The latest theme issue of Philosophical Transactions A brings together a unique series of studies on the meteorological effects of the March 2015 solar eclipse.

Halley mapInvestigating effects of eclipse-induced weather changes, such as changes in surface air temperatures, wind and cloud amount, has a long history. Philosophical Transactions first reported the scientific use of eclipses in 1676 with a paper on measuring the speed of light, and in 1716 Edmund Halley reported his observations of a total eclipse: “I cannot find that there has been such a thing as a total eclipse of the sun seen at London. Having found that the whole shadow would fall upon England, I though it a very proper opportunity to get the dimension of the shade ascertained by observation”.

Observing and monitoring the atmospheric response to a solar eclipse isn’t new, but today so much more is possible in terms of technologies employed to record, predict and evaluate meteorological effects of eclipses.

This special issue, guest edited by Giles Harrison and Edward Hanna, presents a diverse collection of papers on the 20th March 2015 solar eclipse which cast a partial lunar shadow over the UK, including the results and evaluation of an ambitious citizen science project, how new approaches such as atmospheric modelling are improving our understanding and interpretation of solar eclipse, as well as an essay on the depictions of eclipses in art. We visited Professor Harrison at his weather base at the University of Reading to find out more.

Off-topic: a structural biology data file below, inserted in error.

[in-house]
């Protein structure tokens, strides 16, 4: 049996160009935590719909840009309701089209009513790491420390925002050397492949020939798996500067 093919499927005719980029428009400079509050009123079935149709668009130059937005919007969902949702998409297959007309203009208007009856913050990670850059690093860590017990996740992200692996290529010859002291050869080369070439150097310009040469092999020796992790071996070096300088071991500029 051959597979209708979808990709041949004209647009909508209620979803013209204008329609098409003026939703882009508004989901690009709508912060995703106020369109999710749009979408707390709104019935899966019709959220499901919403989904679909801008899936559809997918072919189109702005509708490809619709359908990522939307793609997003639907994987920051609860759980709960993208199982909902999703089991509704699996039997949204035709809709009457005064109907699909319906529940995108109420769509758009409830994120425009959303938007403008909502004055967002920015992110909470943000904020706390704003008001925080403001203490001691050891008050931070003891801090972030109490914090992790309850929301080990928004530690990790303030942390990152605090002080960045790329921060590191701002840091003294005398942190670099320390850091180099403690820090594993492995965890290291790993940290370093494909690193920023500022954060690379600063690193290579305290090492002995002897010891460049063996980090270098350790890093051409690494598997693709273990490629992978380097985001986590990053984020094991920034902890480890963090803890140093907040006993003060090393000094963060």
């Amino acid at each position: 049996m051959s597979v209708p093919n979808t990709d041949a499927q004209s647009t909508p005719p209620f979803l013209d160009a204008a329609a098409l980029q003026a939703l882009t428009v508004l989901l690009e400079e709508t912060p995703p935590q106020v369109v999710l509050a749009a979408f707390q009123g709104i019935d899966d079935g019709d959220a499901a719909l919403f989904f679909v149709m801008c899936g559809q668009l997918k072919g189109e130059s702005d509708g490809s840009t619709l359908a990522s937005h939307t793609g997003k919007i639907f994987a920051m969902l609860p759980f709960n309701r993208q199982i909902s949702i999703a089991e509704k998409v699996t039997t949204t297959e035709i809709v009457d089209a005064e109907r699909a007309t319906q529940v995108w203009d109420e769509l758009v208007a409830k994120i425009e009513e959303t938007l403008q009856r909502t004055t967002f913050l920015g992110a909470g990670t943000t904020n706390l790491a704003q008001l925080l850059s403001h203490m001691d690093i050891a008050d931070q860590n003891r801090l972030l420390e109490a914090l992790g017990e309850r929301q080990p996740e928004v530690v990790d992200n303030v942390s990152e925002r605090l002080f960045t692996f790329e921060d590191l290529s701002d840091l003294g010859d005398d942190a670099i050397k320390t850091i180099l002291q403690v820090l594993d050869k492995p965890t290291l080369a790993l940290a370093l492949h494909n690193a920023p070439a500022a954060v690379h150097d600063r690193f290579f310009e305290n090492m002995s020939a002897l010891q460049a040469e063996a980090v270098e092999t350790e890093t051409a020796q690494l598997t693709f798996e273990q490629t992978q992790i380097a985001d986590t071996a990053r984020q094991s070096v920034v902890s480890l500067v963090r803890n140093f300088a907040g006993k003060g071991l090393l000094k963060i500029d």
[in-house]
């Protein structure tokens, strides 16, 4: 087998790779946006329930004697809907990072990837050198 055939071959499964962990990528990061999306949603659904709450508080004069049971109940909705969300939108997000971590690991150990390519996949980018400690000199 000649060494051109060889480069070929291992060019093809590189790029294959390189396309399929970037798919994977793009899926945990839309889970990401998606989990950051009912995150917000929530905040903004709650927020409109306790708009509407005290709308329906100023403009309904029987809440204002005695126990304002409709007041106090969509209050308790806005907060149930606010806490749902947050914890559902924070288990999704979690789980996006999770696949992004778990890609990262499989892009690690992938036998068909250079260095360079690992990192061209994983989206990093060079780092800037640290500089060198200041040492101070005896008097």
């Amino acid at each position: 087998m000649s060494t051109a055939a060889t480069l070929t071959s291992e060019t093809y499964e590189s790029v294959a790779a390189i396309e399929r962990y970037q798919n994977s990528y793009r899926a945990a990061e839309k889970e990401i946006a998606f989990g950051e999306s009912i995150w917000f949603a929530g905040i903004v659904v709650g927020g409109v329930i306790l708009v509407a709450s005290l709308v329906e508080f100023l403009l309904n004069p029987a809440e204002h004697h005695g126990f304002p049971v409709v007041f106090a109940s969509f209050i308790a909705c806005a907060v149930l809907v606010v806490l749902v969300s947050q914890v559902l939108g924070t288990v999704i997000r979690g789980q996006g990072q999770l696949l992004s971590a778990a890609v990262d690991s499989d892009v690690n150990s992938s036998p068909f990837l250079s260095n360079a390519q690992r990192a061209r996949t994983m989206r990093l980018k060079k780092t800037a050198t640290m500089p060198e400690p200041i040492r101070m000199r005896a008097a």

Can you hear a ticking noise in the background? It’s the motor in the solar tracker which is tracking the sun’s position in the sky. The solar tracker is on the left of Professor Harrison in the video. To the right, the thing pointing at the sky is a laser ceilometer which measures cloud base. And the spaceship towards the far left corner is a thunderstorm tracker.

The next major eclipse over a populated area is in the USA on 21st August 2017.

Giles Harrison is Professor of Atmospheric Physics at the University of Reading.

Edward Hanna is Professor of Climate Change at the University of Sheffield.


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